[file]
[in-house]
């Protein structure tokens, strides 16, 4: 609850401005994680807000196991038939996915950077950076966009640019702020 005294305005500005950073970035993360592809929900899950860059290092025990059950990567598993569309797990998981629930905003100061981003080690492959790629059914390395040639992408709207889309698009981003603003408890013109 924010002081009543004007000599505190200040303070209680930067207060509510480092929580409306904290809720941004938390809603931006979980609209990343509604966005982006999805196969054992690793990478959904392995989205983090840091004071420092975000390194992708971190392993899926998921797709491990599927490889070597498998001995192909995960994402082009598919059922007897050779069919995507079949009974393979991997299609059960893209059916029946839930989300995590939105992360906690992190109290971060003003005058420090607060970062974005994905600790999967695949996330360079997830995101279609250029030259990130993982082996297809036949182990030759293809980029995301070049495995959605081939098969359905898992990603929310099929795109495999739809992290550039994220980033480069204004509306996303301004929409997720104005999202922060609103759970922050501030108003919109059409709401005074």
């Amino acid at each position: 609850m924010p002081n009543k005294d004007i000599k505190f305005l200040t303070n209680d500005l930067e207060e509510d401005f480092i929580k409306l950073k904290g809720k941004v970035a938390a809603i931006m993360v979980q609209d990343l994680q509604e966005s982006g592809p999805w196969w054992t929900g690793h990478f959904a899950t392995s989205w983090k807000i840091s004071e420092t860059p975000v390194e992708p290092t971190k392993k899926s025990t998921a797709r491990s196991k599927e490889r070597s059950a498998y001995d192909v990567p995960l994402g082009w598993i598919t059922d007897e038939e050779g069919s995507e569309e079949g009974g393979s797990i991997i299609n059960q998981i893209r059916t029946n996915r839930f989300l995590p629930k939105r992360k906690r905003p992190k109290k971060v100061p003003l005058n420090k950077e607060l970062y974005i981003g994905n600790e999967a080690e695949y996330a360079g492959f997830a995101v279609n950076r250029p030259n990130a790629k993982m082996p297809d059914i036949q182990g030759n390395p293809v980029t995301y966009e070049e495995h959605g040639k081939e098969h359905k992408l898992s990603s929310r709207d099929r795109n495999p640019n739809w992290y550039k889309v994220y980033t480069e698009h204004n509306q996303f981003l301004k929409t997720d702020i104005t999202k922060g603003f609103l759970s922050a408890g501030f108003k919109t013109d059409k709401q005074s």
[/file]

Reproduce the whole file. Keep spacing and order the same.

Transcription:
[in-house]
């Protein structure tokens, strides 16, 4: 609850401005994680807000196991038939996915950077950076966009640019702020 005294305005500005950073970035993360592809929900899950860059290092025990059950990567598993569309797990998981629930905003100061981003080690492959790629059914390395040639992408709207889309698009981003603003408890013109 924010002081009543004007000599505190200040303070209680930067207060509510480092929580409306904290809720941004938390809603931006979980609209990343509604966005982006999805196969054992690793990478959904392995989205983090840091004071420092975000390194992708971190392993899926998921797709491990599927490889070597498998001995192909995960994402082009598919059922007897050779069919995507079949009974393979991997299609059960893209059916029946839930989300995590939105992360906690992190109290971060003003005058420090607060970062974005994905600790999967695949996330360079997830995101279609250029030259990130993982082996297809036949182990030759293809980029995301070049495995959605081939098969359905898992990603929310099929795109495999739809992290550039994220980033480069204004509306996303301004929409997720104005999202922060609103759970922050501030108003919109059409709401005074």
């Amino acid at each position: 609850m924010p002081n009543k005294d004007i000599k505190f305005l200040t303070n209680d500005l930067e207060e509510d401005f480092i929580k409306l950073k904290g809720k941004v970035a938390a809603i931006m993360v979980q609209d990343l994680q509604e966005s982006g592809p999805w196969w054992t929900g690793h990478f959904a899950t392995s989205w983090k807000i840091s004071e420092t860059p975000v390194e992708p290092t971190k392993k899926s025990t998921a797709r491990s196991k599927e490889r070597s059950a498998y001995d192909v990567p995960l994402g082009w598993i598919t059922d007897e038939e050779g069919s995507e569309e079949g009974g393979s797990i991997i299609n059960q998981i893209r059916t029946n996915r839930f989300l995590p629930k939105r992360k906690r905003p992190k109290k971060v100061p003003l005058n420090k950077e607060l970062y974005i981003g994905n600790e999967a080690e695949y996330a360079g492959f997830a995101v279609n950076r250029p030259n990130a790629k993982m082996p297809d059914i036949q182990g030759n390395p293809v980029t995301y966009e070049e495995h959605g040639k081939e098969h359905k992408l898992s990603s929310r709207d099929r795109n495999p640019n739809w992290y550039k889309v994220y980033t480069e698009h204004n509306q996303f981003l301004k929409t997720d702020i104005t999202k922060g603003f609103l759970s922050a408890g501030f108003k919109t013109d059409k709401q005074s």